It was, however, the video camera, first glimpsed on the cover of The Crackdown, which became CV's key piece of crossover technology. As a cipher for the electronica's unapproachable strangeness, here was a black box adept at explaining itself, whose guerrilla skirmishes with mass telecommunications revolved entirely around questions of demystification. Cabaret Voltaire's Doublevision label - run from a Nottingham address by Paul Smith, who later founded Blast First - offered freedoms hard to appreciate by today's standards. Until the moral panic over video nasties whipped through the industry, releases on tape were free from scrutiny, making free market issues of censorship, classification and copyright largely irrelevant. Cut-ups, hardcore sex and anatomical surgery, audiovisual montage, overlays and pointed juxtaposition were all up for grabs, allowing CV to experiment with various formats including the straight video promo and their own TV Wipeout magazine. The videocassette's longer playing time also offered more scope (CDs still being far from standard issue) for extended musical structures. The frozen ambience of CV's video soundtracks, such as "Automotivation" and "Slow Boat To Thassos" from 1985's Gasoline In Your Eye release, foreshadow Techno's exploration of cinematic dimensions, as does "Lost Possibilities Of Modern Dreams", specifically created to accompany a 1983 sequence of Phil Barnes's paintings captured on videotape.
Even with such compositions as "Doublevision" and "Theme From Earthshaker", a brief musical trailer for an unrealised sci-fi film project, available on vinyl, misunderstandings still occurred. There is a story, for example, that when the first Cabaret Voltaire video, a densely overlaid optical assault, was sent to the relevant executive at Virgin Records, it was immediately returned with an apologetic note saying that the finished product had obviously been damaged during processing, so could they possibly film another one? A cheque was enclosed to cover production costs.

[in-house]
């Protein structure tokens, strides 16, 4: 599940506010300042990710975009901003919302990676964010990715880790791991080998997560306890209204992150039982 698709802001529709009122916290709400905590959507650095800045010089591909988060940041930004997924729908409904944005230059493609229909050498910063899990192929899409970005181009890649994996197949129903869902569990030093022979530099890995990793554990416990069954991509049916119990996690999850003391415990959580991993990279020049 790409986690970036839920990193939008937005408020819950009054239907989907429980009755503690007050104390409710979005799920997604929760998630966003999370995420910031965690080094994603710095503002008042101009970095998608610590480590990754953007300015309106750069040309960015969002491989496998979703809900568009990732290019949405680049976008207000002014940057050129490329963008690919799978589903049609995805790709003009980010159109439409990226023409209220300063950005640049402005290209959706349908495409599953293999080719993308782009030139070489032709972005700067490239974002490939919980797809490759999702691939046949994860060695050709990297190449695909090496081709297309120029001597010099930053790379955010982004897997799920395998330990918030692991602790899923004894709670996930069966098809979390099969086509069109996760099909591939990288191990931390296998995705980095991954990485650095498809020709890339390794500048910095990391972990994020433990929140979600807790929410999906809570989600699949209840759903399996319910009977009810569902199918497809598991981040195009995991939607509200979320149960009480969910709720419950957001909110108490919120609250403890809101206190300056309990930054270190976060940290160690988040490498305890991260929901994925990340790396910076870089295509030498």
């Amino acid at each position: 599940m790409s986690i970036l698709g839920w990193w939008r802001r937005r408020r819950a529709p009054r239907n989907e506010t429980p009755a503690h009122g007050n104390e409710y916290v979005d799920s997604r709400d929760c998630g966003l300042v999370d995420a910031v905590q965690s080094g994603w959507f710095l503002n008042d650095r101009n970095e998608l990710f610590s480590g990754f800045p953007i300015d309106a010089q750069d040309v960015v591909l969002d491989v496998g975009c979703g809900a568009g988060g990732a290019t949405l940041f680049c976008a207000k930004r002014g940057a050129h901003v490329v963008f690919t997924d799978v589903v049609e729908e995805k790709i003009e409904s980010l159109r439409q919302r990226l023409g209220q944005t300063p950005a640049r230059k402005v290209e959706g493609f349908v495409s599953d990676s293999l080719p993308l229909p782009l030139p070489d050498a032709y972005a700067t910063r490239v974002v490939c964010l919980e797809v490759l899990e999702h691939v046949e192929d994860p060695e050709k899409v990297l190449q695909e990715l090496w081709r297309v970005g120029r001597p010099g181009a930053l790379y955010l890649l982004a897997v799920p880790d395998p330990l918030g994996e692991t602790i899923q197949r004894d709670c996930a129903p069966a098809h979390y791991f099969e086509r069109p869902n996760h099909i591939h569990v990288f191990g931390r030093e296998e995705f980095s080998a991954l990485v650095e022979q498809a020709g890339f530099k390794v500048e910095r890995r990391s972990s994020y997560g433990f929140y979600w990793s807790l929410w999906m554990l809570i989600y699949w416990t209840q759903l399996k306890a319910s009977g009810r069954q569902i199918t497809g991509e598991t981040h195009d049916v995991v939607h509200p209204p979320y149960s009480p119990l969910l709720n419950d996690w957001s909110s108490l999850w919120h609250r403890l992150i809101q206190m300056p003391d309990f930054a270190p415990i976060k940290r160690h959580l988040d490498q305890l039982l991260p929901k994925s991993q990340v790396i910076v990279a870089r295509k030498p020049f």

Drinking Gasoline, a 12" EP issued simultaneously with Gasoline In Your Eye, marked Cabaret Voltaire's return to the harsher, more jagged sound of their Western Works studio in Sheffield. With Flood as engineer and producers like Luongo and John 'Tokes' Potoker handling remixes, CV's overall approach to melody and rhythm had been greatly enhanced, but the full extent of this change only became apparent when Kirk and Mallinder took total control of the desk again for their 1985 LP, The Covenant, The Sword And The Arm Of The Lord. Recorded relatively quickly at Western Works, following a protracted stay in the United States, The Covenant... was an impassioned burst of static white noise and a near perfect expression of CV's interventionist aesthetics. Packaged in a Brody-designed sleeve incorporating frames taken from some 8mm footage Kirk and his wife had filmed at a San Francisco shooting range, it was a savage revelation of how the communications media had evolved into a weapons delivery system. Just as Brody's graphics aligned the split semicircles of the Pentax camera lens with the assassin's telescopic crosshairs, so the stabbing aggressive electronics on "L21ST", with its layered bass patterns and nagging synthetic percussion, meshed with a heightened sense of cultural paranoia. Named after a 100-strong Christian survivalist group, whose stockpile of guns and explosives, together with anti-tank missiles and quantities of cyanide intended for the water supply of an unnamed city, had been raided by the FBI in April of that year, The Covenant, The Sword And The Arm Of The Lord was a summation of 1980s dark exotica. A core belief of the CSA was that Western society was facing a 'coming war' brought about by economic collapse, famine and rioting. It was time to take up arms against the Godless pornographers, the anarchist street gangs and the racially inferior that threatened to tear civilization apart. Such views were encouraged by a political system that fostered crisis as means of social control.